09 Feb 2014

Automating Email with Ruby

Last Friday was the kind of day where I dropped into a Pry repl in order to bang out an automation script.

The challenge was: automate the retrival of specific emails that contained receipts, wrangle them into sane data structures, and dump them into a spreadsheet with both daily totals and an absolute total.

An example email looked like this:

 Receipt #9999999999999


 County:Example, FL      Date: 2014-1-27 

 Name:Jill Doe
 Credit Card #XXXXXXXXXXXX9999
 Authorization code:999999

 No.of Pages viewed:3
 Total Amount: $ 3.00

 Thank you for visiting http://www.example.com  

First step was to build an email parser for this format. I tried to keep it tolerant of future changes to the email generation scheme.

The general steps involved are: 1. Split the body linewise 2. Create a method for each piece of content to extract. 3. From the collection of lines, grep for the line with appropriate unique text. 4. Then in that line, use a regex to find the specific portion of data.

The full code for that module is listed below.

module Email
    class Parser
      attr_accessor :email, :content
      def initialize(email)
        @raw_content = email.to_s
        @content = @raw_content.split("\n").map(&:strip)
      end

      def receipt
        content.grep(/receipt/i).first[/\d+/]
      end

      def county_line
        @county_line ||= content.grep(/county.*date/i)[0]
                                .split(/\W{3,}/)
                                .map { |i| Hash[*i.split(':').map(&:strip)] }
      end

      def county
        county_line.first["County"]
      end

      def date
        county_line[1]["Date"]
      end

      def name
        array = content.grep(/name/i).first.split(':')[1]
      end

      def credit_card_number
        content.grep(/credit card/i).first[/#.*$/]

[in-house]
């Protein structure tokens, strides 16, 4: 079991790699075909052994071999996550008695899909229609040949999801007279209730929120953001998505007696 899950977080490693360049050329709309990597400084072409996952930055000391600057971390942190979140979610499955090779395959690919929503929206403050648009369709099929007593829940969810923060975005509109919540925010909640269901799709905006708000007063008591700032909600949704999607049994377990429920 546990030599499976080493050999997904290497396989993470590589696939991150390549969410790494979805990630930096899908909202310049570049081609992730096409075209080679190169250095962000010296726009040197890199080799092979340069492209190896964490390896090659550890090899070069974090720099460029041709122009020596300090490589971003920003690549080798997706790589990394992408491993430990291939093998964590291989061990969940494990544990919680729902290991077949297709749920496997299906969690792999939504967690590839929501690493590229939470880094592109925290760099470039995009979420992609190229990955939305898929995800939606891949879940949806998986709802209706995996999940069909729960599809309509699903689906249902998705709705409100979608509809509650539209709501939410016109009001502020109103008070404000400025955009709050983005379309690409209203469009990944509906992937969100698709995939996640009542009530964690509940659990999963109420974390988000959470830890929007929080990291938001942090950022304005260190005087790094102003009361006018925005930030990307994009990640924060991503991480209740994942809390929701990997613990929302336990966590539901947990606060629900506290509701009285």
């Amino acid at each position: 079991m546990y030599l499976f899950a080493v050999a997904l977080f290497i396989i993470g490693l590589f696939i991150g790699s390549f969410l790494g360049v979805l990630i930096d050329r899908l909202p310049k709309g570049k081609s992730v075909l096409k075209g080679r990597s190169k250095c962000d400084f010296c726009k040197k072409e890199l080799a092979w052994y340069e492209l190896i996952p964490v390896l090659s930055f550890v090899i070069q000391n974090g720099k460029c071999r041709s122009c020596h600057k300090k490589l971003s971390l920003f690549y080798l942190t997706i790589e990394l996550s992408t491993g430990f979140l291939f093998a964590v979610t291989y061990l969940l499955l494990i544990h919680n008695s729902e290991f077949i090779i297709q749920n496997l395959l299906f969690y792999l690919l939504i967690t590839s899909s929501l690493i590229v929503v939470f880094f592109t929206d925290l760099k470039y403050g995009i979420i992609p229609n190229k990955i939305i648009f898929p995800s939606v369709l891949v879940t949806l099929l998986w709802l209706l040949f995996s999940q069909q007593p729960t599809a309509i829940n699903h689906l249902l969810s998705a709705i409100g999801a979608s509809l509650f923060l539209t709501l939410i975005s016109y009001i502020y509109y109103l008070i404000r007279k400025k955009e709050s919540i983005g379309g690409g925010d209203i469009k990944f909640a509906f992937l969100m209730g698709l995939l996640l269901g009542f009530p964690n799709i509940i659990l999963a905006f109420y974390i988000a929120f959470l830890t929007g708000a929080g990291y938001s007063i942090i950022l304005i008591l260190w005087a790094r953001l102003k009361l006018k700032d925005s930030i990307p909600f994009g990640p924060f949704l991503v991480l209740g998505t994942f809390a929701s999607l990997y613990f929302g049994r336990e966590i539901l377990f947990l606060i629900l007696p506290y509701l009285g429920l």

end

      def authorization_code
        content.grep(/authorization code/i).first.split(':')[1]
      end

      def pages_viewed
        begin
          content.grep(/pages viewed/i).first[/\d+/].strip
        rescue NoMethodError => e
          warn "#{e.message} for #{content.inspect}"
        end
      end

      def total_amount
        content.grep(/total amount/i).first
                                     .split(':')[1]
                                     .gsub(/\$/, '')
                                     .strip
      end

      def website
        content.grep(/visiting http/i).first[/http.*$/i]
      end

      def all
        ParsingPresenter.new(
          county: county,
          date: date,
          name: name,
          credit_card_number: credit_card_number,
          authorization_code: authorization_code,
          pages_viewed: pages_viewed,
          total_amount: total_amount,
          website: website,
          receipt: receipt
        )
      end
      def self.all(msg)
        ps = new(msg)
        ps.all
      end

    end

    ParsingPresenter = Class.new(OpenStruct)

With that in order, I set about using the awesome ruby-gmail gem for retrieving said emails. Note: after completing this project, I learned of a continuation of the ruby-gmail gem called gmail. All the code in these examples is specific to the older incarnation of the gem.

ruby-gmail has a simple interface for retrieving messages between date ranges. So I setup a specific Gmail filter for emails from a certain sender that included the text ‘receipt’.

There’s nothing too fancy in this code, but it’s important to set @gmail.peek = true so that programatically viewed emails aren’t marked ‘read’. Also of note is the use of Dotenv for setting secret values without risking them in a git repo.